INVEST AND BE DAMNED!

While buying an already-built custom bike has some advantages – not having to spend endless hours making/fitting parts, waiting for suppliers or trying to understand the dark art of wiring or any of the other endless headaches involved in bike building – there’s one huge disadvantage; it’ll never truly be your bike!

Words and pictures: Dave M

No, no matter how much work you’ve done since buying it, wherever you go, someone’ll say “That’s the bike that so-and-so built”. Soul-destroying. And, as you haven’t built the bike yourself, if there are problems then you’ll not know it as intimately as if you’d built it yourself. However, there is a way to solve both of these problems, as Nigel Penn has worked out…

After he’d sold the hardtailed Honda chop that he’d owned for nine years, he started looking for something powered by a vee-twin, eventually coming across a Sportster-engined chop with a frame built by the well-respected John Parry at Cobra Engineering. It’d been on the road for a couple of years, so it had the potential to be just what he wanted; a chop that’d go round corners easily, look clean and simple, be aesthetically proportioned and be easy to keep clean and maintain. He doesn’t want much, does he!

While he paid a bit more for it than he’d originally intended, he was confident that it’d save him time and money in the long run. He rode it for a few months, scrutinising various areas and deciding what he might change, before stripping the whole lot down, much to the consternation of his wife, Gina. You see, she didn’t understand why a bike that’d cost several times more than their family car’d need to be stripped down and half of it thrown away. No, she didn’t understand, but we do…

Nigel has some workshop experience, but he knew from the start that he required some machine shop experience, so he turned to his long-term friend Trev, who owns a precision engineering business in Worthing, for some help. He’d turn up with cakes and biscuits in hand (top bribery tip), and Trev’s lads’d sort out various bits and pieces, including the badly scratched SJP forks that were on the bike, the yokes, and various other parts.

While the bike was in bits, he had a carpenter round to do some work (not on the bike, obviously). He happened to pop his head round the garage door, saw the bike and made a comment that his brother-in-law plays with strange-looking bikes: “He gets hold of a scrapper and then makes it look like a weird fish…” For regular readers, this will be ringing a bell and, indeed, some time later Nigel was introduced to the chap in question – yep, Paul Milbourn – and it wasn’t long before he was enlisted to help with the project.

Aside from making the long swoopy fuel tank, with its fishtailed tail end, Paul also remade various other bits, and his long-term buddy, Steve, yet another south coast machine shop wizard, made the gearbox breather, the conical drive sprocket shroud, and the bar grips and matching foot pegs. The mild steel oil tank has spun ends, and rather neatly incorporates the battery and the majority of the wiring. Being rubber mounted, it also has a service tube underneath, through which the wiring is routed. Also bespoke are the handlebars, made in inch-and-a-quarter tube; bent on Paul’s pipe bender, and fitted with an internal throttle, they’re mild steel and subsequently chromed (along with a few other parts) by London & Brighton Chromers. The funky little mirror was actually found in the Europa kitcar catalogue, at a significantly lower price that those found in specialist H-D aftermarket catalogues, although it did need a bit of work on the mounting to make it work properly. While the major components were being made/modified/refreshed, the Sportster powerplant was sent to Grizzly’s in Kent for a dose of Looking Over. It was originally an 883cc lump that’d been converted to 1200cc, but new valves were fitted along with new engine bolts. A one-off engine breather (which sits on the right-hand side of the coil mount) was made, along with an adaptor to make the S&S carb sit one inch further to the right just to give it, and the Paughco air filter, a different look to the norm.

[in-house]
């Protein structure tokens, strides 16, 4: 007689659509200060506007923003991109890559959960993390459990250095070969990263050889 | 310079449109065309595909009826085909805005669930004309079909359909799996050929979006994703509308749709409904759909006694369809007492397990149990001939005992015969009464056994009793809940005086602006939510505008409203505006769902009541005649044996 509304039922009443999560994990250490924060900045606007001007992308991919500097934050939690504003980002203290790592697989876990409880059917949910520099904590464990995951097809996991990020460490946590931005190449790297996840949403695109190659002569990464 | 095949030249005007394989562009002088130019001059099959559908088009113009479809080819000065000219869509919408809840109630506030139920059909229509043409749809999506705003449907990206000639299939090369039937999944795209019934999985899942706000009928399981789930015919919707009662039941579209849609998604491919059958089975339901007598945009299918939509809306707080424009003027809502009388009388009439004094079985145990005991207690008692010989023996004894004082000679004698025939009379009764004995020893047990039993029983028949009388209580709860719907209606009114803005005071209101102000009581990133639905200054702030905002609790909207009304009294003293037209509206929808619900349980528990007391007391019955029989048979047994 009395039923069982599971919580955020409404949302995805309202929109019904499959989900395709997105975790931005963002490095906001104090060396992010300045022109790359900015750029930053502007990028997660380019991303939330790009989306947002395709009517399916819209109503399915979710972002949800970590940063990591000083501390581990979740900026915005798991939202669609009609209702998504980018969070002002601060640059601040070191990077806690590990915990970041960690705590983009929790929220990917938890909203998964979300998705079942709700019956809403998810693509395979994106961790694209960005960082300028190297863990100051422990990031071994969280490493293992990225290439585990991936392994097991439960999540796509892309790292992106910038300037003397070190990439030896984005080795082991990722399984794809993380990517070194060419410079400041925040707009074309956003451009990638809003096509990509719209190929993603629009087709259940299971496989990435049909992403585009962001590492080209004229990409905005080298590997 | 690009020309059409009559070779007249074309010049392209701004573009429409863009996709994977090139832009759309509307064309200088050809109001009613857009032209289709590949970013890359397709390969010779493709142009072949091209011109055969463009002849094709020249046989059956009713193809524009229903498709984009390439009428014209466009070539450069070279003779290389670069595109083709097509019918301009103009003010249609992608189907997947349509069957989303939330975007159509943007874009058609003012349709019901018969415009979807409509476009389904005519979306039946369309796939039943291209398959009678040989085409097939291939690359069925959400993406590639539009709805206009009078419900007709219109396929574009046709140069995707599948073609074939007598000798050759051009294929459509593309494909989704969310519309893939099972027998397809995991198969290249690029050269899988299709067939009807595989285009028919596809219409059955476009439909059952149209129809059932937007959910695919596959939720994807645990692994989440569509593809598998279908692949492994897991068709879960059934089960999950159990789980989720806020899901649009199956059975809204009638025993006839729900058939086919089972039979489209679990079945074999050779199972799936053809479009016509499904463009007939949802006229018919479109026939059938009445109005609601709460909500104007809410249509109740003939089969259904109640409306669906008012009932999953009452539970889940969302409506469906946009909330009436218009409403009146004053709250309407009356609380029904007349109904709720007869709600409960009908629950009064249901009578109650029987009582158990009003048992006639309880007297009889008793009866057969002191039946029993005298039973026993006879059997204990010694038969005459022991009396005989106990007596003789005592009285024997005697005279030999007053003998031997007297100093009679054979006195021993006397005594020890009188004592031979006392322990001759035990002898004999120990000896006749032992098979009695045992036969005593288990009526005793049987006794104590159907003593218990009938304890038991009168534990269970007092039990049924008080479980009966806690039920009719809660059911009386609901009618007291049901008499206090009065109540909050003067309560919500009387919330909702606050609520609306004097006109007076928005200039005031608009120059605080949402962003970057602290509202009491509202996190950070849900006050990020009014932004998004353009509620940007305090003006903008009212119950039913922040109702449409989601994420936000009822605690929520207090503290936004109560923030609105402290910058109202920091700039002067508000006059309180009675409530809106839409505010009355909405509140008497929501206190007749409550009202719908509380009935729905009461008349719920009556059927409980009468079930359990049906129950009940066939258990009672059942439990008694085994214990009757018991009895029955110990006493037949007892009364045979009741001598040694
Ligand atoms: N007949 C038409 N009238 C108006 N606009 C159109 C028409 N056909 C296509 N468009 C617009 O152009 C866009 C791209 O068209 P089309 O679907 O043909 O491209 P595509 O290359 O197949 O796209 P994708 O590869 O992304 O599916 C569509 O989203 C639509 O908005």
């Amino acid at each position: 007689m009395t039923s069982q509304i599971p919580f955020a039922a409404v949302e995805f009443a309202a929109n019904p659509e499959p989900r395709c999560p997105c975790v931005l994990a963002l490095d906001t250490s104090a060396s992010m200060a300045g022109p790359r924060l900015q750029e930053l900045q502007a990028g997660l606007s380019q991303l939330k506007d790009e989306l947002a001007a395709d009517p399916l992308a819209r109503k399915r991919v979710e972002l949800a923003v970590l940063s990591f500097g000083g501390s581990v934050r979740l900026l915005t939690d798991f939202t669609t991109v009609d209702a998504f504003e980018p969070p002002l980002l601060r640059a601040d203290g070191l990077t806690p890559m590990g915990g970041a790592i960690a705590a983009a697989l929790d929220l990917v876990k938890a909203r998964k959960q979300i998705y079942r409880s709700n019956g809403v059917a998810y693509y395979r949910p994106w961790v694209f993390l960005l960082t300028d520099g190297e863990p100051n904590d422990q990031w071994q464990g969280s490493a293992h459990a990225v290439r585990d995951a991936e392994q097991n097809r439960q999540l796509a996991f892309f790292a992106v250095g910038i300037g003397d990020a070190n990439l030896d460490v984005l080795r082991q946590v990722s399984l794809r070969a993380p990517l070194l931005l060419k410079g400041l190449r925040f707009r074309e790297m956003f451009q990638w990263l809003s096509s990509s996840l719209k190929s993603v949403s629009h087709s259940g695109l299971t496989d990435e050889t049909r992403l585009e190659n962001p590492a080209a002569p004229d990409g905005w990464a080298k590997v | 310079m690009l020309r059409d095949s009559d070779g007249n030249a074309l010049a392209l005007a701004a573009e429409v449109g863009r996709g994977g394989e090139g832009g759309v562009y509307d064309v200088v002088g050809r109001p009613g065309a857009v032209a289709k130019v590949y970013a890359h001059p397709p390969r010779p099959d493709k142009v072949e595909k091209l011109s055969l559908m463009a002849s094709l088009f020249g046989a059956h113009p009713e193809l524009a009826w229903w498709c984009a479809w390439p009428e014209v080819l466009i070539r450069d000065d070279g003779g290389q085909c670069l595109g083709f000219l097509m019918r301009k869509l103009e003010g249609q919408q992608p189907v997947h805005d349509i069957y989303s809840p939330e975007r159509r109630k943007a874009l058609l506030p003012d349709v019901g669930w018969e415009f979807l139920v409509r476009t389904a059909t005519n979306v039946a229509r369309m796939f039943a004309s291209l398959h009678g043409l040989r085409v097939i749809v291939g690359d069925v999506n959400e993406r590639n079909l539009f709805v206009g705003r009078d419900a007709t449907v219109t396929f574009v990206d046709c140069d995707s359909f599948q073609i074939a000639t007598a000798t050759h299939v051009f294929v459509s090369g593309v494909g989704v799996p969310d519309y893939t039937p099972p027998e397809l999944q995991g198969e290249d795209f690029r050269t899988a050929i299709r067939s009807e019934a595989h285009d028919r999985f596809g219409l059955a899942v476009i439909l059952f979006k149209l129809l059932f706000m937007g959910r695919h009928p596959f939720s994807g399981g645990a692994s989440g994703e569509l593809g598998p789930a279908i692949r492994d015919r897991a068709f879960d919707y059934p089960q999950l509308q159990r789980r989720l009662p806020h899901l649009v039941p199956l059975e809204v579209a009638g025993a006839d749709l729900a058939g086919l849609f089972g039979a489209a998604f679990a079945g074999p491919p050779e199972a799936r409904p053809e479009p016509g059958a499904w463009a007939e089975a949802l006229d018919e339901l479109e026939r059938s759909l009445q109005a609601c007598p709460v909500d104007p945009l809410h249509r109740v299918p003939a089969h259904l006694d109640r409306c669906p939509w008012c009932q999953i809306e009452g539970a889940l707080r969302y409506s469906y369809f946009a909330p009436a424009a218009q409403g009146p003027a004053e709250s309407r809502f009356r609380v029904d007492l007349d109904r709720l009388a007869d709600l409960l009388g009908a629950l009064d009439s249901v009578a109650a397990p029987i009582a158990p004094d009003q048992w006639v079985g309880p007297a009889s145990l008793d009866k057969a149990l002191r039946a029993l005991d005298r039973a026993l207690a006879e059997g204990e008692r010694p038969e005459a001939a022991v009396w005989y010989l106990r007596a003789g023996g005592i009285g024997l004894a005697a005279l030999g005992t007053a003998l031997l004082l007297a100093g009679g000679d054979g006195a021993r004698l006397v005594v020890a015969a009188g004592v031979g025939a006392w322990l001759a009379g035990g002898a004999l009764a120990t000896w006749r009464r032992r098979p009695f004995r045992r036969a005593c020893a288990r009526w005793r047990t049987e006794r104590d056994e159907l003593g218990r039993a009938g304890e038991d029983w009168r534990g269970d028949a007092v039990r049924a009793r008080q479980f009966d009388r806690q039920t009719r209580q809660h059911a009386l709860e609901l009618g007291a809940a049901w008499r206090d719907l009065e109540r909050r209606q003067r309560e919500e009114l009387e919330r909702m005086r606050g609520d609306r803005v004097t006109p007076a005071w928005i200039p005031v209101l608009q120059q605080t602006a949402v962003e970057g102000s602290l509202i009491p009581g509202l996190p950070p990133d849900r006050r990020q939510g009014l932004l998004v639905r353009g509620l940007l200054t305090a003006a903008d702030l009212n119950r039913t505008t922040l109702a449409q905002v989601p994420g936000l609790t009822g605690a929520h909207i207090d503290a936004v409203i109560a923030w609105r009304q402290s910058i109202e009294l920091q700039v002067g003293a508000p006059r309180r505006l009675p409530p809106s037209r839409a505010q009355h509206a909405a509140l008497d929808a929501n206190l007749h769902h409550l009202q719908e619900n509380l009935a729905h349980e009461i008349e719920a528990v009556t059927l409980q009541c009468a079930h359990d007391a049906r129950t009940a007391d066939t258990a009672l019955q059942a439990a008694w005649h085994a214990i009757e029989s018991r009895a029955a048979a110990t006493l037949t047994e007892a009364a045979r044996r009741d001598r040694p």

The body panels were passed to Clive at Total Paintworks in Littlehampton – Nigel suggested Olive Green as a main colour, and while Clive wasn’t certain at first, when in collaboration with the Flint Grey it all works really well, and makes a refreshing change from black frames and oil tanks! The seat is a LePera, subsequently reshaped and recovered, although Nigel now thinks that, maybe, it should’ve had a bit more detailing… and maybe a slightly darker dye. While it took about two-and-a-half years to build in total, this did include times when he didn’t go in the garage for weeks – when things went wrong, he’d walk away and have a good, long think about how to resolve whatever the problem was before returning. There’s little doubt that this’s helped the end result, as the chop’s been problem-free since it was finished (with the exception of a minor weep on the gearbox selector shaft). And it’s proved very popular when out and about too: “It attracts a lot of attention from young and old so I keep my helmet on and visor down, which does help to stop the conversations which usually follow.”

But did it work out easier or cheaper than building from scratch? Well, there was some time and money saved sourcing parts, but there was a lot of graft involved. “I’m scared to add it up, but in my opinion it’s the kids’ inheritance invested wisely!”

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